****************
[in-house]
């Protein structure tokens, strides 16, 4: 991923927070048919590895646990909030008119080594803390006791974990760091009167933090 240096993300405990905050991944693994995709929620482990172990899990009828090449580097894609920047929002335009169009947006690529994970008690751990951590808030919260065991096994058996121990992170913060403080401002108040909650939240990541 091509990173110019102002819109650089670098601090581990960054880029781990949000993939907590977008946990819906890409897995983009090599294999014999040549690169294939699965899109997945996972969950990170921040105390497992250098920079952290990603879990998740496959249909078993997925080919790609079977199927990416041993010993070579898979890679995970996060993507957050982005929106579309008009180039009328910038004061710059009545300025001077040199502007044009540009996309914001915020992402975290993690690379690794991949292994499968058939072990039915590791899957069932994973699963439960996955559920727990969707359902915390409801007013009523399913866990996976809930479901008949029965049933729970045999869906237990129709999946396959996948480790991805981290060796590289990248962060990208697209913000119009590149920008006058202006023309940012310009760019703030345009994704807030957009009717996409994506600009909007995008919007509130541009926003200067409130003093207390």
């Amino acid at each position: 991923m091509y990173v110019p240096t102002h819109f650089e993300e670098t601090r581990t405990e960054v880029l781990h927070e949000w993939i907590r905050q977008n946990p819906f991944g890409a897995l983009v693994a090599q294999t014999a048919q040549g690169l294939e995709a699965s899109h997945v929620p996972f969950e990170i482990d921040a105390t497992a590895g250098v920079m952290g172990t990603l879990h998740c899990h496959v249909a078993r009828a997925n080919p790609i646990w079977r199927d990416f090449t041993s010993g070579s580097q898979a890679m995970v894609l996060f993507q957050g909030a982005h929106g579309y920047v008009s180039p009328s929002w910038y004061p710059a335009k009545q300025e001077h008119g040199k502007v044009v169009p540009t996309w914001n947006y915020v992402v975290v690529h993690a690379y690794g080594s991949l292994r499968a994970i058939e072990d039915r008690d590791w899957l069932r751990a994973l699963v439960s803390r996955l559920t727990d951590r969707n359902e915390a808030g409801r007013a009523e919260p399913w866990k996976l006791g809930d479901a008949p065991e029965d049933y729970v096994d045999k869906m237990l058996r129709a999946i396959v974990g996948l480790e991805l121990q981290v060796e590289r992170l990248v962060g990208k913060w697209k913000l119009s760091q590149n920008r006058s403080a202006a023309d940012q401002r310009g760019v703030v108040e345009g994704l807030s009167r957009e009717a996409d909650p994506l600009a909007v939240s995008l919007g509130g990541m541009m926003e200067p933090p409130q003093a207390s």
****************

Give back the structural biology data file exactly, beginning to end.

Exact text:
[in-house]
């Protein structure tokens, strides 16, 4: 991923927070048919590895646990909030008119080594803390006791974990760091009167933090 240096993300405990905050991944693994995709929620482990172990899990009828090449580097894609920047929002335009169009947006690529994970008690751990951590808030919260065991096994058996121990992170913060403080401002108040909650939240990541 091509990173110019102002819109650089670098601090581990960054880029781990949000993939907590977008946990819906890409897995983009090599294999014999040549690169294939699965899109997945996972969950990170921040105390497992250098920079952290990603879990998740496959249909078993997925080919790609079977199927990416041993010993070579898979890679995970996060993507957050982005929106579309008009180039009328910038004061710059009545300025001077040199502007044009540009996309914001915020992402975290993690690379690794991949292994499968058939072990039915590791899957069932994973699963439960996955559920727990969707359902915390409801007013009523399913866990996976809930479901008949029965049933729970045999869906237990129709999946396959996948480790991805981290060796590289990248962060990208697209913000119009590149920008006058202006023309940012310009760019703030345009994704807030957009009717996409994506600009909007995008919007509130541009926003200067409130003093207390």
């Amino acid at each position: 991923m091509y990173v110019p240096t102002h819109f650089e993300e670098t601090r581990t405990e960054v880029l781990h927070e949000w993939i907590r905050q977008n946990p819906f991944g890409a897995l983009v693994a090599q294999t014999a048919q040549g690169l294939e995709a699965s899109h997945v929620p996972f969950e990170i482990d921040a105390t497992a590895g250098v920079m952290g172990t990603l879990h998740c899990h496959v249909a078993r009828a997925n080919p790609i646990w079977r199927d990416f090449t041993s010993g070579s580097q898979a890679m995970v894609l996060f993507q957050g909030a982005h929106g579309y920047v008009s180039p009328s929002w910038y004061p710059a335009k009545q300025e001077h008119g040199k502007v044009v169009p540009t996309w914001n947006y915020v992402v975290v690529h993690a690379y690794g080594s991949l292994r499968a994970i058939e072990d039915r008690d590791w899957l069932r751990a994973l699963v439960s803390r996955l559920t727990d951590r969707n359902e915390a808030g409801r007013a009523e919260p399913w866990k996976l006791g809930d479901a008949p065991e029965d049933y729970v096994d045999k869906m237990l058996r129709a999946i396959v974990g996948l480790e991805l121990q981290v060796e590289r992170l990248v962060g990208k913060w697209k913000l119009s760091q590149n920008r006058s403080a202006a023309d940012q401002r310009g760019v703030v108040e345009g994704l807030s009167r957009e009717a996409d909650p994506l600009a909007v939240s995008l919007g509130g990541m541009m926003e200067p933090p409130q003093a207390s």